Thursday 7 July 2022

Robert Selby, "The Kentish Rebellion"


Robert Selby, photograph by Paul Ligas

Robert Selby edits the literary journal Wild Court and reviews for various publications. His debut poetry collection, The Coming-Down Time, was published by Shoestring Press in 2020. A book-length sequence, The Kentish Rebellion, is out from Shoestring on 7th July 2022. 

About The Kentish Rebellion, by Robert Selby 

It feels fitting to be able to introduce The Kentish Rebellion here as the book owes a debt to The Community of Kent and the Great Rebellion 1640-1660 by the late Alan Everitt, who held the post of Hatton Professor of English Local History at the University of Leicester between 1968 and 1982. In his forensically-researched, fascinating study published by Leicester University Press in 1966, Everitt examined his native county’s restiveness through the Civil War period as part of his wider argument that "the England of 1640 resembled a union of partially independent county-states or communities, each with its own distinct ethos and loyalty." It is instructive, he wrote, that the people of the day referred to their county as their "country."

I first read Everitt’s book when I was nearing the end of my PhD on the poet Mick Imlah, whose final collection, The Lost Leader, contributed to the assertion of Scottish cultural difference within Britain. Reading The Community of Kent and the Great Rebellion helped inspire me to explore if I could do something similarly assertive for Kent, my native county just as it was Everitt’s. Kent, of course, is not Scotland - a "Home County" after all, with the associations of conformity that go with that status, and last an independent kingdom in the eighth century. But studying Kent in the Civil War period, when it was still far from homogeneous with the seat of power – the 1648 rebellion being just the latest in a long line of Kentish uprisings against London down the ages – allowed me to explore the idea of a distinct Kentish identity and imaginatively throw it forward to our own turbulent time.  

Below, you can read a poem from the sequence. 

From The Kentish Rebellion

Monday 4 July 2022

Andy West, "The Life Inside: A Memoir of Prison, Family and Philosophy"


Andy West is the author of The Life Inside: A Memoir of Prison, Family and Philosophy (Picador 2022). His writing has been published in The Guardian, Aeon, 3AM Magazine, Huck and Litro. He is philosopher in residence at HMP Brixton in London.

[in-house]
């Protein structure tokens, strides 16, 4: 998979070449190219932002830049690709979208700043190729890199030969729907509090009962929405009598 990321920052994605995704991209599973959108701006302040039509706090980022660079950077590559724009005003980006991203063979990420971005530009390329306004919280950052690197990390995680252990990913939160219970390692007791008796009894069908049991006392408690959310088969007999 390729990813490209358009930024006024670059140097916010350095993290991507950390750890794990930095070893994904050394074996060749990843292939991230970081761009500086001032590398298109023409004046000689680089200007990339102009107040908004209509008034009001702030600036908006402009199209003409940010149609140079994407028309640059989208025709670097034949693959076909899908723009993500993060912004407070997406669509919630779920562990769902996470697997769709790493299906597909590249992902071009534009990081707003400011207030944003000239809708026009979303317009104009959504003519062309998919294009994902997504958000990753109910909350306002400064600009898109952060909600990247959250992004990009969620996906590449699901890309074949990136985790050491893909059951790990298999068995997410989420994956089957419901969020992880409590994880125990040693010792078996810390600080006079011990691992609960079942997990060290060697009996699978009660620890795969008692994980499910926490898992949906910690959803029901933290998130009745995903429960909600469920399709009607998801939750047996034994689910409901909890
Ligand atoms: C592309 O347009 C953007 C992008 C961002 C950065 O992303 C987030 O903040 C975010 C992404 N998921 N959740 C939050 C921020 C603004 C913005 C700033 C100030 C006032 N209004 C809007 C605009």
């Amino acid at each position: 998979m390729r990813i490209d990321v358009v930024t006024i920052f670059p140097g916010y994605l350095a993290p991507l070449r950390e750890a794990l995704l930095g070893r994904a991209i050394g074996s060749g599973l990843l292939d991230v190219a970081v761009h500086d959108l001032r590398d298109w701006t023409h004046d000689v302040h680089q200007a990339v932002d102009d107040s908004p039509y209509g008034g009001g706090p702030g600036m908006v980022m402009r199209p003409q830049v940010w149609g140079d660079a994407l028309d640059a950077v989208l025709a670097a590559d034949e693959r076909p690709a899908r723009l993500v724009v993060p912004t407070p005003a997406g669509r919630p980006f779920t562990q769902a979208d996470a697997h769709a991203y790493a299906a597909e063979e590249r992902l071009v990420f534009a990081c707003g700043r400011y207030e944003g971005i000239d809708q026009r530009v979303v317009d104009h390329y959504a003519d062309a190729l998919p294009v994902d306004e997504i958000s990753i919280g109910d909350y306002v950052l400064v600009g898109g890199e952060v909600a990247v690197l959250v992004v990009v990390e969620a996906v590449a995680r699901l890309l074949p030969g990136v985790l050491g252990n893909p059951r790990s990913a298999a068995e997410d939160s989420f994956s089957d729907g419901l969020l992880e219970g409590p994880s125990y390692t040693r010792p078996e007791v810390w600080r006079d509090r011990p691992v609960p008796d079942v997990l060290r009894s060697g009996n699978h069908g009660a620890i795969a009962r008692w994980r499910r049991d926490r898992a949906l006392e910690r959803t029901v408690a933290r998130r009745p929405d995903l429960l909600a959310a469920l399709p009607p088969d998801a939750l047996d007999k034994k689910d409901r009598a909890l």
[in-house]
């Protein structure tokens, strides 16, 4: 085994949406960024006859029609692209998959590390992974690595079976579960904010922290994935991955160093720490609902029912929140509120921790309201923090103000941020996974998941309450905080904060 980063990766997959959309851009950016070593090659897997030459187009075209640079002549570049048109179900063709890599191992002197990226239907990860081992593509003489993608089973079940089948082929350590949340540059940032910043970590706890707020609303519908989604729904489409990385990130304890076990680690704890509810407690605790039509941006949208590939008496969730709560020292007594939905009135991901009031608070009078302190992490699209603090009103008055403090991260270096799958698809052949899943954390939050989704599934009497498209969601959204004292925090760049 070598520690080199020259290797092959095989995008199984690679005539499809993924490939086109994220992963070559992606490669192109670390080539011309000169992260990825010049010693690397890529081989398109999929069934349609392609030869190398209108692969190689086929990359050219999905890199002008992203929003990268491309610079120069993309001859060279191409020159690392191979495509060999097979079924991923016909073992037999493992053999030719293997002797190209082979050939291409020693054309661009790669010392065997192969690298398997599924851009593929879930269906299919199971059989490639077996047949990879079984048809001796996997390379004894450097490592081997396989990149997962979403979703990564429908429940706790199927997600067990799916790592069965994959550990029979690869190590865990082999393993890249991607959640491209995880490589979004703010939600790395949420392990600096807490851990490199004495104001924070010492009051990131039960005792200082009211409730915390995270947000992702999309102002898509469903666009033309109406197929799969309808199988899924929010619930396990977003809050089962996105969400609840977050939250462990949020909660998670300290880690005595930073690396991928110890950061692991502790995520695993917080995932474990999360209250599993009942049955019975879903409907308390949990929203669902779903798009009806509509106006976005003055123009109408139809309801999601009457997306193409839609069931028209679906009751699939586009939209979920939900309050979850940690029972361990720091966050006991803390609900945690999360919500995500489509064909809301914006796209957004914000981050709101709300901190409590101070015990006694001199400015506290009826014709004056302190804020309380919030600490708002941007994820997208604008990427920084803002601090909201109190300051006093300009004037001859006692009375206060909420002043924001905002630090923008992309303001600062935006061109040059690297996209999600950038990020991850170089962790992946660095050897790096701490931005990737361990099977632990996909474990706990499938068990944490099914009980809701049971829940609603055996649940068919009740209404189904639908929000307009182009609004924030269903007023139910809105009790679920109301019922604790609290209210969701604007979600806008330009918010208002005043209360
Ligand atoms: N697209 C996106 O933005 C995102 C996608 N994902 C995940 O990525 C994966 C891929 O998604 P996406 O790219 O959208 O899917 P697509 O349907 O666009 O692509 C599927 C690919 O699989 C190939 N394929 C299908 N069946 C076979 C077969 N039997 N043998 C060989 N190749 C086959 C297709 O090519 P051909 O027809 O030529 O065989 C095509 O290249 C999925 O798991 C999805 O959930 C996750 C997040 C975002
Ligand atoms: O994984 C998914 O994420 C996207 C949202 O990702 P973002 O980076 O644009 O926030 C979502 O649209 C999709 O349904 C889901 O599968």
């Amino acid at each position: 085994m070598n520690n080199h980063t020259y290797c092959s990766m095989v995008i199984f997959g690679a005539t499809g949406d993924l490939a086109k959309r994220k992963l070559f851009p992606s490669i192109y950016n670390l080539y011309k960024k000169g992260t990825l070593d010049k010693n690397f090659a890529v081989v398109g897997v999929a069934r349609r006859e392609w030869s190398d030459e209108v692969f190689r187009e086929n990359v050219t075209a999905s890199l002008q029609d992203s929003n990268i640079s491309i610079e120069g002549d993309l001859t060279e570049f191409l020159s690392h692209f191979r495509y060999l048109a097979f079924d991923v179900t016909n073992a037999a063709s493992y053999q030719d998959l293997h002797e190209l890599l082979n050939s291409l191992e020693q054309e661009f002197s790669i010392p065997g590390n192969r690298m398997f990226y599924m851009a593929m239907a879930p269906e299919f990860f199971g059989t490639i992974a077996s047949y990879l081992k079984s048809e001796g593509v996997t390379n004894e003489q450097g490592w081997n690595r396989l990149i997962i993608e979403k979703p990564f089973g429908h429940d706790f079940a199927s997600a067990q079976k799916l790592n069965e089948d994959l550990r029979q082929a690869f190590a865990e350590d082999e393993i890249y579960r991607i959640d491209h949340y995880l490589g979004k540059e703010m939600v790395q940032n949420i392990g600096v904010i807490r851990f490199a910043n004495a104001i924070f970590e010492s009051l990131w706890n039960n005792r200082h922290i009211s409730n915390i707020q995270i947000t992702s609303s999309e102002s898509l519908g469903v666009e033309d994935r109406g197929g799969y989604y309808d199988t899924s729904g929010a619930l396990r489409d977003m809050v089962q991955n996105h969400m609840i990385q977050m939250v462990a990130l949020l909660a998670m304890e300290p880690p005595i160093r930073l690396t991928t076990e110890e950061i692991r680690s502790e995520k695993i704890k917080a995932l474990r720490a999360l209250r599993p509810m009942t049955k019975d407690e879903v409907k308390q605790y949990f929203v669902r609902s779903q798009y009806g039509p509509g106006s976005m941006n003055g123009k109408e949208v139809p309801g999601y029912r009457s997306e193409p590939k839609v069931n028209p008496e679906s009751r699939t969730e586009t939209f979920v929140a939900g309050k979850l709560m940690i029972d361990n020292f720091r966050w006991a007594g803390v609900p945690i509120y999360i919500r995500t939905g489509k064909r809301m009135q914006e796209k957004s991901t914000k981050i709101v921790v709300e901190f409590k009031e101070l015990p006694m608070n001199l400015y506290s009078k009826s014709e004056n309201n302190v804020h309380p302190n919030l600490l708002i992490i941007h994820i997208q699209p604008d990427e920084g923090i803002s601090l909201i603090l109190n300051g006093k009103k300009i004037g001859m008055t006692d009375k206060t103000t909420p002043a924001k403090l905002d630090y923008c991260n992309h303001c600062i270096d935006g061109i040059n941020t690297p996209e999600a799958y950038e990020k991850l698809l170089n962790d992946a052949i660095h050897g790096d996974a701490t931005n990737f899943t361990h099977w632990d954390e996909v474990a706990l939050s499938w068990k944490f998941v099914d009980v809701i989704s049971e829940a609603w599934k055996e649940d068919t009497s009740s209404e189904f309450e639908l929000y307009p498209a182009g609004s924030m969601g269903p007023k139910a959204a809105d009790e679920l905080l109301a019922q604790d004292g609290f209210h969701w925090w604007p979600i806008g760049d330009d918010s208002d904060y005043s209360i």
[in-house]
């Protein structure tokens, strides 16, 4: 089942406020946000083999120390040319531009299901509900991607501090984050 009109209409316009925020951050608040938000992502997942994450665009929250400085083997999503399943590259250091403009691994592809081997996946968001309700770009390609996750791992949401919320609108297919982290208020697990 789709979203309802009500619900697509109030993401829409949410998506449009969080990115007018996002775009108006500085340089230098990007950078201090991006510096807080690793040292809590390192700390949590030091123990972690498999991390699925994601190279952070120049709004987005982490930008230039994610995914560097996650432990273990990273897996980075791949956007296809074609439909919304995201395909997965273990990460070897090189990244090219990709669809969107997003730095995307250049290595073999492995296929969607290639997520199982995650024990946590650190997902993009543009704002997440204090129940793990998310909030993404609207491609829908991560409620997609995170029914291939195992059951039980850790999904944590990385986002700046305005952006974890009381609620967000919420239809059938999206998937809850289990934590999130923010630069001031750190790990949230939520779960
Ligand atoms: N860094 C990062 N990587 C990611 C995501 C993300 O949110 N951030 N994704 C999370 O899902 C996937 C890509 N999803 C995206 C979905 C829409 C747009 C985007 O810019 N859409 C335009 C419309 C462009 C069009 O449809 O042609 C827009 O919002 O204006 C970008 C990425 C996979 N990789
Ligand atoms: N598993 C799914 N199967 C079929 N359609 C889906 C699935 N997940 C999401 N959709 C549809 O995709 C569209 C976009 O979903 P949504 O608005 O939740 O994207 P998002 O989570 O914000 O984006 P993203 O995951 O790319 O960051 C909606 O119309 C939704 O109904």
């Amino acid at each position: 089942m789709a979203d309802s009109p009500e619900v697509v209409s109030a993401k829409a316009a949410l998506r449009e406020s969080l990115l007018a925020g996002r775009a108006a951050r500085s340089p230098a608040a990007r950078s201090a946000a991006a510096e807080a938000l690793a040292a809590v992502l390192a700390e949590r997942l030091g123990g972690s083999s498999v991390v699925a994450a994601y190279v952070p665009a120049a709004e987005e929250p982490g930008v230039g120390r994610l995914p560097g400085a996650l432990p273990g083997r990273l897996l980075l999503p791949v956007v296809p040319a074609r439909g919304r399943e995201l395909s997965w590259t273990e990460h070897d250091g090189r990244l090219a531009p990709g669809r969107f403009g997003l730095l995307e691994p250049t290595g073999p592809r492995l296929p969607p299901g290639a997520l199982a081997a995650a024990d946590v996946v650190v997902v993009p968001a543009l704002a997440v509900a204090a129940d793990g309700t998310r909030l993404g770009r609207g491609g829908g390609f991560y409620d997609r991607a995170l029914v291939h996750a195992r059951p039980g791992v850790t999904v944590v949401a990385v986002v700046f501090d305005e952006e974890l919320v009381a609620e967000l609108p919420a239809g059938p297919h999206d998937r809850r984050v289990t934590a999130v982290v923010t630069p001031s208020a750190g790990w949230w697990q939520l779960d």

About The Life Inside: A Memoir of Prison, Family and Philosophy

Andy West teaches philosophy in prisons. Every day he has conversations with people inside about their lives, discusses their ideas and feelings, and listens as they explore new ways to think about their situation. When Andy steps into prison, he also confronts his inherited guilt: his father, uncle and brother all spent time in prison. While Andy has built a different life for himself, he still fears that their fate will also be his. As he discusses pressing questions of truth, identity and hope with his students, he searches for his own form of freedom too.

You can read more about The Life Inside on the publisher's website here. Below, you can read a short sample from the book.

From The Life Inside, by Andy West

In the classroom, Wallace stays in his chair and doesn’t speak to anybody for the whole fifteen minutes of the break. A few weeks ago, there was a security issue in prison and the men had to spend twenty-three hours a day in their cells, leaving only one hour for what the regime calls ‘association’ – the time where men are allowed out of their cells to make calls, shower, socialize and stretch their legs. Very often when association was called, Wallace stayed in his cell, lying on his bed, reading a book.

The men take their seats in the circle again.

I say, ‘The philosopher Epictetus was born into slavery, but he believed that on a fundamental level, he was still free. He said that chains constrained his body but not his ability to choose.’

‘You can still be free in your mind,’ Wallace says.

I say, ‘Epictetus believed you could learn to be free by first understanding what you can and can’t control.’

‘Each night when the screws are coming around to lock our cells for the night, I close my door before the screw has the chance to,’ Wallace says.

‘For control?’ I ask.

‘The same reason I always finish a phone call a minute before the screws say we have to hang up,’ Wallace says.

‘What happens if you don’t?’ I ask.

‘I’ll do something I’ll regret. A few years ago, I saw a man talking on the phone after the screw had told him to hang up. An officer put his finger on the receiver. If that happened to me, I know that I’d punch someone. So I never let myself get in that situation. I hang up early.’

‘Is that freedom?’ I say.

‘It keeps things simple,’ Wallace says.